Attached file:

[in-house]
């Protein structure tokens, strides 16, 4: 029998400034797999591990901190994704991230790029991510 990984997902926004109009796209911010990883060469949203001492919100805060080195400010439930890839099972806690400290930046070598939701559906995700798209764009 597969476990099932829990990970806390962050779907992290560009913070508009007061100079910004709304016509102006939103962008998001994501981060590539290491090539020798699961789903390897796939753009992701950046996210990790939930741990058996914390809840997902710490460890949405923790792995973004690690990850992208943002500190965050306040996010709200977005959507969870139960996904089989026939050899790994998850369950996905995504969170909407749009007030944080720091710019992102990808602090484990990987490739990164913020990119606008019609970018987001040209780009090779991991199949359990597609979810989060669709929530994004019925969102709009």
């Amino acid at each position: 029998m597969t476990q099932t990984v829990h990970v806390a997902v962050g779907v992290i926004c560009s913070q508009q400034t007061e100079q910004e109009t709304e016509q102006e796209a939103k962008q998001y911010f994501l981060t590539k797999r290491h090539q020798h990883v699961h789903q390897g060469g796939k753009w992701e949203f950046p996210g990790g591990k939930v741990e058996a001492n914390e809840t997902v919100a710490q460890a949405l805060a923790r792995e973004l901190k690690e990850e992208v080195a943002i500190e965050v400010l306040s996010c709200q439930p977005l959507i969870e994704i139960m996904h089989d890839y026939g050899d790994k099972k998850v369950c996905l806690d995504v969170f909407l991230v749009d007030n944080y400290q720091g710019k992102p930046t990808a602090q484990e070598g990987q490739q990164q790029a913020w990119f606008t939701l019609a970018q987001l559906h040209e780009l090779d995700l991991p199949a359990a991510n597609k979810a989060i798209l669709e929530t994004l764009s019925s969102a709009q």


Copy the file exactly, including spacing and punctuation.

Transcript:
[in-house]
């Protein structure tokens, strides 16, 4: 029998400034797999591990901190994704991230790029991510 990984997902926004109009796209911010990883060469949203001492919100805060080195400010439930890839099972806690400290930046070598939701559906995700798209764009 597969476990099932829990990970806390962050779907992290560009913070508009007061100079910004709304016509102006939103962008998001994501981060590539290491090539020798699961789903390897796939753009992701950046996210990790939930741990058996914390809840997902710490460890949405923790792995973004690690990850992208943002500190965050306040996010709200977005959507969870139960996904089989026939050899790994998850369950996905995504969170909407749009007030944080720091710019992102990808602090484990990987490739990164913020990119606008019609970018987001040209780009090779991991199949359990597609979810989060669709929530994004019925969102709009």
């Amino acid at each position: 029998m597969t476990q099932t990984v829990h990970v806390a997902v962050g779907v992290i926004c560009s913070q508009q400034t007061e100079q910004e109009t709304e016509q102006e796209a939103k962008q998001y911010f994501l981060t590539k797999r290491h090539q020798h990883v699961h789903q390897g060469g796939k753009w992701e949203f950046p996210g990790g591990k939930v741990e058996a001492n914390e809840t997902v919100a710490q460890a949405l805060a923790r792995e973004l901190k690690e990850e992208v080195a943002i500190e965050v400010l306040s996010c709200q439930p977005l959507i969870e994704i139960m996904h089989d890839y026939g050899d790994k099972k998850v369950c996905l806690d995504v969170f909407l991230v749009d007030n944080y400290q720091g710019k992102p930046t990808a602090q484990e070598g990987q490739q990164q790029a913020w990119f606008t939701l019609a970018q987001l559906h040209e780009l090779d995700l991991p199949a359990a991510n597609k979810a989060i798209l669709e929530t994004l764009s019925s969102a709009q």